World War II

Fr. Leonard Feeney was appalled that the United States had detonated atomic bombs on two Japanese cities with devastating loss of civilian life. He also objected to the United States allying itself with the brutal and atheistic Soviet Union. His criticism of U.S. policy earned him the wrath of the pro-war establishment which then tried to “cancel” him. Above, an Allied reporter views the massive destruction in Hiroshima, Japan, on September 8, 1945, just a month after the bomb was dropped.

There can be little doubt that WWII fundamentally changed the United States. While America participated in WWI, the conflict was mercifully over before the country would commit more troops or have its economy and society fully mobilized for the war effort. Yet, WWI set the stage for the next cataclysm that the U.S. fully participated in, the effects of which can still be felt today.7

While there was deep and bitter disillusionment in America in the aftermath of World War I which lasted right up until the bombing of Pearl Harbor, the outcome of World War II on the national conscious was quite different. Ever since hostilities ceased in 1945, World War II has been seen as the “good war” fought by the “Greatest Generation.”

This interpretation has been widely advanced by the forces that pushed the country into the fray to begin with and, afterward, by academia, the educational establishment, the entertainment industry and nearly all of the opinion makers of American society. Anyone questioning U.S. involvement in the war or attempting to present a balanced account of the Axis powers’ own motivations or their reasons to enter the conflict is labeled an anti-Semite.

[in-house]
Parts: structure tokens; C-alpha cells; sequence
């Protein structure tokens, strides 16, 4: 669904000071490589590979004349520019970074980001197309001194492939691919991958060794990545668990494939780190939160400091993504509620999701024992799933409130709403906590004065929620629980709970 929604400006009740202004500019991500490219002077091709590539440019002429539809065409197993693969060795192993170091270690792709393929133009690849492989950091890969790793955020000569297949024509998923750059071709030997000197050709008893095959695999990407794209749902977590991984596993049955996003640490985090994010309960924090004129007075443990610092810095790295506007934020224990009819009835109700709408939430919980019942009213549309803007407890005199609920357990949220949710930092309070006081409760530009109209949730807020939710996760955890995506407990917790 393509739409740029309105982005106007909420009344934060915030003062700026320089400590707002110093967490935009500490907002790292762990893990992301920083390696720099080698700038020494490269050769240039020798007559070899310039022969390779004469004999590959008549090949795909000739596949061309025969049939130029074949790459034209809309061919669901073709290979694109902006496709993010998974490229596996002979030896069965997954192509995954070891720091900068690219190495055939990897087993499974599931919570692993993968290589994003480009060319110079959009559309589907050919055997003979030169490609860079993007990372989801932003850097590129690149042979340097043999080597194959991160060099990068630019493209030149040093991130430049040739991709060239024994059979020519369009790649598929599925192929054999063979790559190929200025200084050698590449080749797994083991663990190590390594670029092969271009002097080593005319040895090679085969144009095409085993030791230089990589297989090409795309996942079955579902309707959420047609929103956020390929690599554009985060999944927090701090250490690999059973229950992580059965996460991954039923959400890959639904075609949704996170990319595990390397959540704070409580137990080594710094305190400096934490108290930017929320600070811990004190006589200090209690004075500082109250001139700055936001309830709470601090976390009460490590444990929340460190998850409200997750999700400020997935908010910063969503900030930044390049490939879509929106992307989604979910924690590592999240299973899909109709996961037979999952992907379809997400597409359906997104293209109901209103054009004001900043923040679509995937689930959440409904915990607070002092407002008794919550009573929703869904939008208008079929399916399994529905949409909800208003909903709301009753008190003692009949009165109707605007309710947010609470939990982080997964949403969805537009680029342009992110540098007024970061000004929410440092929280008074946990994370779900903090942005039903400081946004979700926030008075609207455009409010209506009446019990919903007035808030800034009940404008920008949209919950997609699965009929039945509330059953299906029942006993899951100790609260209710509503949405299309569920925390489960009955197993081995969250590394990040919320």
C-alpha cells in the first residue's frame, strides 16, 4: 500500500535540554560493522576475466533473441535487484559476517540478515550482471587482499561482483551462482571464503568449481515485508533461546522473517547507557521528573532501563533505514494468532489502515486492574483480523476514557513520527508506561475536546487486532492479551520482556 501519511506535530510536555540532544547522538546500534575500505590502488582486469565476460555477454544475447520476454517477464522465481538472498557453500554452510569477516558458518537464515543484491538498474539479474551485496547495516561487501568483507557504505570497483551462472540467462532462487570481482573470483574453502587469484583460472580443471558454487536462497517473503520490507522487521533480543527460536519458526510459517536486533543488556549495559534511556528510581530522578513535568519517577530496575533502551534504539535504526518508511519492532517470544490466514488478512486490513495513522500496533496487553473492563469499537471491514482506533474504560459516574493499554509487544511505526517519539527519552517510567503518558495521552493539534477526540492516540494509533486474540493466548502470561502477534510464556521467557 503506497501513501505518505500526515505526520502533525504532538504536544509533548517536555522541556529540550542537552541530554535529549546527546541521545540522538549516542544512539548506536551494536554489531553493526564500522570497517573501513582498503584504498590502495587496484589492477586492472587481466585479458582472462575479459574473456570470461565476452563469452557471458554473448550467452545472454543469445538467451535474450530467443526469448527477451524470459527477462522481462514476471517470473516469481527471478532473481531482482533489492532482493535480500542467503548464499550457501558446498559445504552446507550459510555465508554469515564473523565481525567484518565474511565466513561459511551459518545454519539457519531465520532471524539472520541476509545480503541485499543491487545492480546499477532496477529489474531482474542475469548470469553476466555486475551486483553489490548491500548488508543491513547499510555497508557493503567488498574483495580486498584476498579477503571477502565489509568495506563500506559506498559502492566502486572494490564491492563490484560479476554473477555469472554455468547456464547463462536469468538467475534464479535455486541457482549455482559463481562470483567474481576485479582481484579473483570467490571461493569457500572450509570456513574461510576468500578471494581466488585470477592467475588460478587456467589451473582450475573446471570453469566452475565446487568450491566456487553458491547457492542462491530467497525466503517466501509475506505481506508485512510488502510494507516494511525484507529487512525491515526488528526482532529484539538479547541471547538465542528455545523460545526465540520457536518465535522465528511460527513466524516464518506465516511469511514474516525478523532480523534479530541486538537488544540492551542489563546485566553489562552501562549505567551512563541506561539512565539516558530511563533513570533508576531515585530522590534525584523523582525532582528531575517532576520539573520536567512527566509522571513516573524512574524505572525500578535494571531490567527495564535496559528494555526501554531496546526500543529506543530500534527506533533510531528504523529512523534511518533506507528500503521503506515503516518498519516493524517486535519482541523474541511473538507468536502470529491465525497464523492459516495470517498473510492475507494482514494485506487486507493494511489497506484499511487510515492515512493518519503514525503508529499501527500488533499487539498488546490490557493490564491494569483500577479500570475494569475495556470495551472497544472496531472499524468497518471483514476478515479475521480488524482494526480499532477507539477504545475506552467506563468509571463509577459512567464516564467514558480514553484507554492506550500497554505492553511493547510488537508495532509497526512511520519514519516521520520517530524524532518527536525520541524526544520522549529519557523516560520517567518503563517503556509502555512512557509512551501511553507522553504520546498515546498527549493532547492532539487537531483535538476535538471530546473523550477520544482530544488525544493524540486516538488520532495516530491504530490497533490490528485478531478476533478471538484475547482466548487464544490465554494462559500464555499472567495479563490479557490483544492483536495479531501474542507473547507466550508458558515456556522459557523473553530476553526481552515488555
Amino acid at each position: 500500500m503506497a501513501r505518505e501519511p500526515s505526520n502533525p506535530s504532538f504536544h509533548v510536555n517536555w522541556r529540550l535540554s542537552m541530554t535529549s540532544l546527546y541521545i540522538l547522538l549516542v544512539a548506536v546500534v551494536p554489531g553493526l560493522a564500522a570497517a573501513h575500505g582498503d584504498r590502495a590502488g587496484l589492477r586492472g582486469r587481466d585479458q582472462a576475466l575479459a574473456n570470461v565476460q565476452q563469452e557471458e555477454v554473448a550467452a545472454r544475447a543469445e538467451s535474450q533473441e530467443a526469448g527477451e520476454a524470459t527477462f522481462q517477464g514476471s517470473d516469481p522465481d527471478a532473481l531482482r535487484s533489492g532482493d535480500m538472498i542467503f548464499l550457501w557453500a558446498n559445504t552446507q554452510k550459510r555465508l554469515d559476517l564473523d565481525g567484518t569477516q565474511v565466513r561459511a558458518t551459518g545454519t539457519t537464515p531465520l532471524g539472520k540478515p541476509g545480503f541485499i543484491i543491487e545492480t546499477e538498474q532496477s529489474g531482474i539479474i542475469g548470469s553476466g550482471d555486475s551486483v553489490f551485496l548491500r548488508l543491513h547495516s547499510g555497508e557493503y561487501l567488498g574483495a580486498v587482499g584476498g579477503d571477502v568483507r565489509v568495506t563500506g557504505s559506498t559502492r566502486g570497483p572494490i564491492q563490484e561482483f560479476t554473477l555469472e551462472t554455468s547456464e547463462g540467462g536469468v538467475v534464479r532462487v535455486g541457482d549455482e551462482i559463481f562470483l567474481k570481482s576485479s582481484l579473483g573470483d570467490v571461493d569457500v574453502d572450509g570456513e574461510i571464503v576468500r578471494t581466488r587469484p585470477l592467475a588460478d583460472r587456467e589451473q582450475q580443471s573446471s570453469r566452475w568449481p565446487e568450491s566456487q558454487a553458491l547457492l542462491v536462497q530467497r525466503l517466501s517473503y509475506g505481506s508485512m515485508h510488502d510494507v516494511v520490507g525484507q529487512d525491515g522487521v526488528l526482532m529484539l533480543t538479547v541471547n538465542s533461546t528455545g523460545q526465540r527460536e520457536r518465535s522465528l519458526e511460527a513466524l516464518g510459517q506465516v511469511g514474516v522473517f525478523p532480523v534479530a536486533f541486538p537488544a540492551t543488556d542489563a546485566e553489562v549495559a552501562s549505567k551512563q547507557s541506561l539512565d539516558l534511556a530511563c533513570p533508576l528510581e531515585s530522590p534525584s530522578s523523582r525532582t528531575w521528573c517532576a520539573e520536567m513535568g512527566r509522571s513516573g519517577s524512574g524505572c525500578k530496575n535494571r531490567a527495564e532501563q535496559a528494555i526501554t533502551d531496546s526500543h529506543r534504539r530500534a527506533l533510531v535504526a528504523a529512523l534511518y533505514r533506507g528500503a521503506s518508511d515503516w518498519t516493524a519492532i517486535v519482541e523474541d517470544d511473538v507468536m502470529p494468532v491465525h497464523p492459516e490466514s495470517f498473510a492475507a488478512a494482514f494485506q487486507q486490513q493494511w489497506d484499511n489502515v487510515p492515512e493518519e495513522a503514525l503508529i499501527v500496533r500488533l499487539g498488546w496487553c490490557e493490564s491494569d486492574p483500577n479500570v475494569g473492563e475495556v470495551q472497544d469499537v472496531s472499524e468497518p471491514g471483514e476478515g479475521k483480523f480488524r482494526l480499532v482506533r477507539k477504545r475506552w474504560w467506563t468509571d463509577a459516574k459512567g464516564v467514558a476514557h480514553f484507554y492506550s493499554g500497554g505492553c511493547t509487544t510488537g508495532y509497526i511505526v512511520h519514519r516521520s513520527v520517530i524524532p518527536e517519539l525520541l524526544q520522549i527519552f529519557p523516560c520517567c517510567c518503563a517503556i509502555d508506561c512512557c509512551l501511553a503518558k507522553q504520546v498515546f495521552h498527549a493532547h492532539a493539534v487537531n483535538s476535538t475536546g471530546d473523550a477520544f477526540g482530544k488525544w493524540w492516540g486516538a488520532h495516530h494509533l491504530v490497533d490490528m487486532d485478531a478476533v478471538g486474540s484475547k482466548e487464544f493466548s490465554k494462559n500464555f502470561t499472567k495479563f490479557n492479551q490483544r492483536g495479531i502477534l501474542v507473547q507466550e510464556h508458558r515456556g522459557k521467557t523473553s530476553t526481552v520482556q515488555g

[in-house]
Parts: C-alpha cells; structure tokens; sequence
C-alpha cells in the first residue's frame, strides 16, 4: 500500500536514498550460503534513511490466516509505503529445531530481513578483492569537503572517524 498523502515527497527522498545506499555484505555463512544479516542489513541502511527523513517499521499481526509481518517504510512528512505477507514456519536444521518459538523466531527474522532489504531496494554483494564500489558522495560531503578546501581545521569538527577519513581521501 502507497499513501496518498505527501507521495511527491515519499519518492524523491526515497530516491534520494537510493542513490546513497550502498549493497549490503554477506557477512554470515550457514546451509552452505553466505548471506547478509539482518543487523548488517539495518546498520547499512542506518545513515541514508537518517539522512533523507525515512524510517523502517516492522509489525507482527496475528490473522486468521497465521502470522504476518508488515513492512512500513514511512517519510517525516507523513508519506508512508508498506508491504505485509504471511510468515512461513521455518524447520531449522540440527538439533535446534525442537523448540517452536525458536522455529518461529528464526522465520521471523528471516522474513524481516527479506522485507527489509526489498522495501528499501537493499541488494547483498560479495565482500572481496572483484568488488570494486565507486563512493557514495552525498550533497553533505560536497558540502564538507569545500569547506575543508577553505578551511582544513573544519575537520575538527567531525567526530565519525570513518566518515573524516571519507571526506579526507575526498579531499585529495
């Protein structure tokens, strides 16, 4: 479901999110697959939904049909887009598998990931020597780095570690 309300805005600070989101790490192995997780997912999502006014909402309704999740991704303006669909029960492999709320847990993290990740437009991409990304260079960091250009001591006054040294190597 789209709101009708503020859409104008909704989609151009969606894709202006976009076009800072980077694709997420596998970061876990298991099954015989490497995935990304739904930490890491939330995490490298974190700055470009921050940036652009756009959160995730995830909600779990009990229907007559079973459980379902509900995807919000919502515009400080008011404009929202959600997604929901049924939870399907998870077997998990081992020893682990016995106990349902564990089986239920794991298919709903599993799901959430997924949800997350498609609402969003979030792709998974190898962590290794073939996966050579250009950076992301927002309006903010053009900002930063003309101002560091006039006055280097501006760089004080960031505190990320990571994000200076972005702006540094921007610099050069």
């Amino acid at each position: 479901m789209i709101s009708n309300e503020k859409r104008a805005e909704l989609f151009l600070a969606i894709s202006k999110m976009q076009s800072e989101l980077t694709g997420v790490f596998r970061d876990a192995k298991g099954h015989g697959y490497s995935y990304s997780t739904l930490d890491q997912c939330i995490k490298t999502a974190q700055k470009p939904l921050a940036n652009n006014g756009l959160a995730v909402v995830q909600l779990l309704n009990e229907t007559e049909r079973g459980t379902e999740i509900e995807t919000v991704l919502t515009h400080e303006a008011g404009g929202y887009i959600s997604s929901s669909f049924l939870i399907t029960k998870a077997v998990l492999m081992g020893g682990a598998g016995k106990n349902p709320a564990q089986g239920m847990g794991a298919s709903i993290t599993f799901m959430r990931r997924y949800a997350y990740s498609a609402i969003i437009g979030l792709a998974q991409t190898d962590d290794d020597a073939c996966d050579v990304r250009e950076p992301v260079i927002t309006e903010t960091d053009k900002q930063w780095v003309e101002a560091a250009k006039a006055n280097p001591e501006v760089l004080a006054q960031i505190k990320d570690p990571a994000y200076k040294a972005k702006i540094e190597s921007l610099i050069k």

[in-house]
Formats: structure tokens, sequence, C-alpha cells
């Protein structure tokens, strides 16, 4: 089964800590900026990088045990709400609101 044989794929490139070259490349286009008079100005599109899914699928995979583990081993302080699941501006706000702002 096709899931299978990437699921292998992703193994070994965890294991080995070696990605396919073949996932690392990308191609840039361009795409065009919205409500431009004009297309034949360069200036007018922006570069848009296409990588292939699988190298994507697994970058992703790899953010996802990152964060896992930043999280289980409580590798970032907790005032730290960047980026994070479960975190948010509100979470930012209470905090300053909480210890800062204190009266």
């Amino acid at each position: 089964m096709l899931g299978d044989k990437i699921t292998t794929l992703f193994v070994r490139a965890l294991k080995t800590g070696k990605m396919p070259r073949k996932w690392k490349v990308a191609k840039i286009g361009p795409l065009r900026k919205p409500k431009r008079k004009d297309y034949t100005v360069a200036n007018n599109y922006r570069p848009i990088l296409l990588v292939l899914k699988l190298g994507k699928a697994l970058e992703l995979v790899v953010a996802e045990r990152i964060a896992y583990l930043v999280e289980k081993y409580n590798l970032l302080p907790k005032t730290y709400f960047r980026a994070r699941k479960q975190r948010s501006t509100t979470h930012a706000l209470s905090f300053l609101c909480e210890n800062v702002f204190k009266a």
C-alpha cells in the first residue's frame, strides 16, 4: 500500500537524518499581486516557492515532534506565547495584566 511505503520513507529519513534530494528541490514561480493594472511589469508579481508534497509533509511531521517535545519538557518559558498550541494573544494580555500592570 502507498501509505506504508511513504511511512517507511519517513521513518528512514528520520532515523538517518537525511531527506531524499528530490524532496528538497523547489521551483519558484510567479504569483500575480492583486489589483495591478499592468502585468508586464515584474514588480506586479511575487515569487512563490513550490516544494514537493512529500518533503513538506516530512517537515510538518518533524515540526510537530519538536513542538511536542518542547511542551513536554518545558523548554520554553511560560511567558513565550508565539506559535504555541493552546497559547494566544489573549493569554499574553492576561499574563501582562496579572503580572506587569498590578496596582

While there were many connected with the St. Benedict Center who served in the great crusade, some raised questions about the morality of U.S. involvement in the struggle, especially as it teamed up with the atheistic and Communist regime of Josef Stalin. While the alliance with the Soviet Union caused soul searching among some center members, it was America’s horrific decision to drop nuclear bombs on the cities of Hiroshima and Nagasaki that provided a catalyst for Feeney and the center to battle for the doctrine of extra ecclesiam nulla salus.

While not strictly a matter of theology, the use of nuclear weapons on civilian population centers, especially at that point in the war when the U.S. had, for all intents and purposes, defeated Japan militarily, and the fact that it gave its enemy little opportunity to surrender with a measure of dignity, was certainly a moral issue and one which struck a chord at the St. Benedict Center and with Feeney. What aroused the priest’s interest was not only his belief in the immorality of the decision, but the silence from his fellow clergy, the Catholic press and lay intellectuals.

Clarke, like Feeney and others associated with the center, was horrified when news broke about the bombing of Hiroshima: